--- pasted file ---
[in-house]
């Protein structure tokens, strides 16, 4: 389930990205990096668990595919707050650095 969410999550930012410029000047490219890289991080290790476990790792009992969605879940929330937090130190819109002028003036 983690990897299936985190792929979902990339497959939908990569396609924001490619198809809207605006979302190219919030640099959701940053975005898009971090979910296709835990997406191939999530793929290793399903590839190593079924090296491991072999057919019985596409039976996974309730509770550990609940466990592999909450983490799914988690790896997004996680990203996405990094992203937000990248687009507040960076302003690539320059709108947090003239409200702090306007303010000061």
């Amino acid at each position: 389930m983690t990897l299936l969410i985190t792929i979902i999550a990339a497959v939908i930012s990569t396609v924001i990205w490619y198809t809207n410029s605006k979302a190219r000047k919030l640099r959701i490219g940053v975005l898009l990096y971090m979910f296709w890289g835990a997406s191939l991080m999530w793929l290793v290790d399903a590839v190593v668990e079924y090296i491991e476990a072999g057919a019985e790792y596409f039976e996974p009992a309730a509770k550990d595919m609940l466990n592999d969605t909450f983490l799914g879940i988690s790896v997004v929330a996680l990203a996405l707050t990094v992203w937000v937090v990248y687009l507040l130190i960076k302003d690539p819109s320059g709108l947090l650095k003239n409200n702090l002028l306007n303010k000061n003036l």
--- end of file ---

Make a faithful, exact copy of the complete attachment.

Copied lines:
[in-house]
């Protein structure tokens, strides 16, 4: 389930990205990096668990595919707050650095 969410999550930012410029000047490219890289991080290790476990790792009992969605879940929330937090130190819109002028003036 983690990897299936985190792929979902990339497959939908990569396609924001490619198809809207605006979302190219919030640099959701940053975005898009971090979910296709835990997406191939999530793929290793399903590839190593079924090296491991072999057919019985596409039976996974309730509770550990609940466990592999909450983490799914988690790896997004996680990203996405990094992203937000990248687009507040960076302003690539320059709108947090003239409200702090306007303010000061």
């Amino acid at each position: 389930m983690t990897l299936l969410i985190t792929i979902i999550a990339a497959v939908i930012s990569t396609v924001i990205w490619y198809t809207n410029s605006k979302a190219r000047k919030l640099r959701i490219g940053v975005l898009l990096y971090m979910f296709w890289g835990a997406s191939l991080m999530w793929l290793v290790d399903a590839v190593v668990e079924y090296i491991e476990a072999g057919a019985e790792y596409f039976e996974p009992a309730a509770k550990d595919m609940l466990n592999d969605t909450f983490l799914g879940i988690s790896v997004v929330a996680l990203a996405l707050t990094v992203w937000v937090v990248y687009l507040l130190i960076k302003d690539p819109s320059g709108l947090l650095k003239n409200n702090l002028l306007n303010k000061n003036l």